Using Salesforce and Google Cloud to Build an OCR App

Salesforce is a great platform. They provide everything you need to build robust applications and data models. However, modern enterprises are heterogeneous and sometimes the process you need isn’t part of the platform. In these cases, you have to reach outside the platform. In this post, we summarize a demo where we use Salesforce Apex to make a remote call from Salesforce to Google Cloud. For this demo, we built an Optical Character Recognition app that parses text from a picture of a Driver’s License and creates a Driver’s License record in Salesforce and associates it with a Contact. Of course, the data returned from Google Cloud can then be used to populate any object or trigger other actions.  

High-level steps

  1. Use Lightning Component to load driver’s license image
  2. Send image to url that will delegate to Google Cloud to read the data
  3. Receive JSON payload from the url call
  4. Parse the JSON and store values in DriversLicense object
  5. Associate Drivers License object with Contact and save
  6. Store image as an attachment to Contact


First, let’s assume the data we get back from Google Cloud will populate a Salesforce object called DriversLicense. See Figure 1. Second, let’s assume the process exposes a url that accepts a base64 encoded string that is an image of a driver’s license. Details of the Google Cloud process are beyond the scope of this write-up, however, in the SpringML demo the process is exposed as a url endpoint using python and flask hosted on an application server.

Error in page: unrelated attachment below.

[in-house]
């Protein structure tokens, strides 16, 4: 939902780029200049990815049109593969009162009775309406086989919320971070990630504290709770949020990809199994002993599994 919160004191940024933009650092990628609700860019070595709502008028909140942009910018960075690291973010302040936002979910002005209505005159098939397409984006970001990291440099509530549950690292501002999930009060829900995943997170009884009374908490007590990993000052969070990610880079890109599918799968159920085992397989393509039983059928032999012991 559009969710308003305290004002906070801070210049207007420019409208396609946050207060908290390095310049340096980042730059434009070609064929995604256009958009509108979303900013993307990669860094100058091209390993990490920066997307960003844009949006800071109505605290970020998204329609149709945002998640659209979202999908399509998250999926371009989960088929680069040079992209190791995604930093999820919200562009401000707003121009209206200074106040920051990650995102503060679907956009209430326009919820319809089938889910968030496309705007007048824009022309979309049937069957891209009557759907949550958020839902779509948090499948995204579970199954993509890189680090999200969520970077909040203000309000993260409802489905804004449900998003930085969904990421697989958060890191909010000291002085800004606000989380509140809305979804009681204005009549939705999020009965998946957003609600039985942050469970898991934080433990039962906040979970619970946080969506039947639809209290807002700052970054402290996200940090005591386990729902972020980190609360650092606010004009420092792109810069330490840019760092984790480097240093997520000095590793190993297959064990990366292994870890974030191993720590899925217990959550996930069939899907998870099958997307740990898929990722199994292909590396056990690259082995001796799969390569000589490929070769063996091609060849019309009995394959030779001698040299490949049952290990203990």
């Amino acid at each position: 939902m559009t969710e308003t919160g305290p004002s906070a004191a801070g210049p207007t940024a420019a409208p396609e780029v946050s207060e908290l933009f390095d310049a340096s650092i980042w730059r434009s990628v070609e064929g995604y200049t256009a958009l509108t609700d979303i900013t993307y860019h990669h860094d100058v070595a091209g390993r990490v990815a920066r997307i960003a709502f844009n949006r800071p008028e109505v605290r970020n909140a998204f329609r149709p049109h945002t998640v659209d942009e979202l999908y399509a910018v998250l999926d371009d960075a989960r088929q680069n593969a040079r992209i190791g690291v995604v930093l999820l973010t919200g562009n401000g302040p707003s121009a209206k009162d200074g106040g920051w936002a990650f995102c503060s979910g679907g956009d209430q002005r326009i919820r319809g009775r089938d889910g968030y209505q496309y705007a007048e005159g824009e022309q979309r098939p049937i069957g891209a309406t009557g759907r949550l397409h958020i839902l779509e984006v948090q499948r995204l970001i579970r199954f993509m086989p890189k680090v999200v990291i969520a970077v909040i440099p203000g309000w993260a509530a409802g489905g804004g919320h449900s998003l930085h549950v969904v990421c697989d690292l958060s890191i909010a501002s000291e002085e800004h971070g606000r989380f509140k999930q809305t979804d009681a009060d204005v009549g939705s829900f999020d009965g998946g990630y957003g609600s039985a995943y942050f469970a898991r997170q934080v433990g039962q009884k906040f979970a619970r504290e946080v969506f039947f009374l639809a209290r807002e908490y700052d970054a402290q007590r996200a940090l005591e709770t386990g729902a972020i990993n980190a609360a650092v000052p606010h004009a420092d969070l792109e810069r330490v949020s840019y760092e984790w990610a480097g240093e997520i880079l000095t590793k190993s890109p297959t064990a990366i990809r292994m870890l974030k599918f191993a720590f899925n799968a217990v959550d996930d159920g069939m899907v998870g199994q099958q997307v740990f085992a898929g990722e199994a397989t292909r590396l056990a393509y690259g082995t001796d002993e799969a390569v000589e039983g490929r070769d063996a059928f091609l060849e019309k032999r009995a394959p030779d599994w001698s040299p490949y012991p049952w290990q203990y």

Driver licence Demo pic 1
Figure 1

The next thing is to start figuring out how to load the driver’s license image into Salesforce. We can do this by creating a Lightning Component. This component should do three main things;

  1. The component needs to define the visual widgets for the user to interact with (buttons, spinners, image, etc). 
  2. It needs to define some event hooks for load image and get the image. You will want to handle the load image event so you can do the reading of the selected file, but also so you can send the read data to your remote process. You will use get image event to read an existing image from Salesforce and display it with the Contact object. 
  3. Finally, it also will specify an Apex class. This is where the real work takes place. The Apex class will be responsible for handling the call and response of the url endpoint. It is also responsible for retrieving an existing image and storing a parsed image back into Salesforce.
DriversLicenseDemo Pic 2
Figure 2 – Driver’s License component before loading an image

The Apex class has two functions which are getDriversLicenseDetails() and getImageUrlFromAttachment(). The getDriversLicenseDetails is the process by which we call the Google Cloud process and upon successful retrieval of the data we store the image into Salesforce The other function getImageUrlFromAttachment is called by the Lightning component to get a previously stored image to display. We will get into more details of this class later.

For the moment, let’s go back to the component. You will need the component to provide an interface for the end-user to load or reload a drivers license image. It will also need to display the loaded image. We are not going to get into the details of binding events to helper methods here. The goal of this discussion is not to provide a walkthrough of how to create a component. For more information see the Salesforce trailheads. To see what our component looks like to the user see Figure 2 and 3. Our component is labeled “Upload a drivers license image.”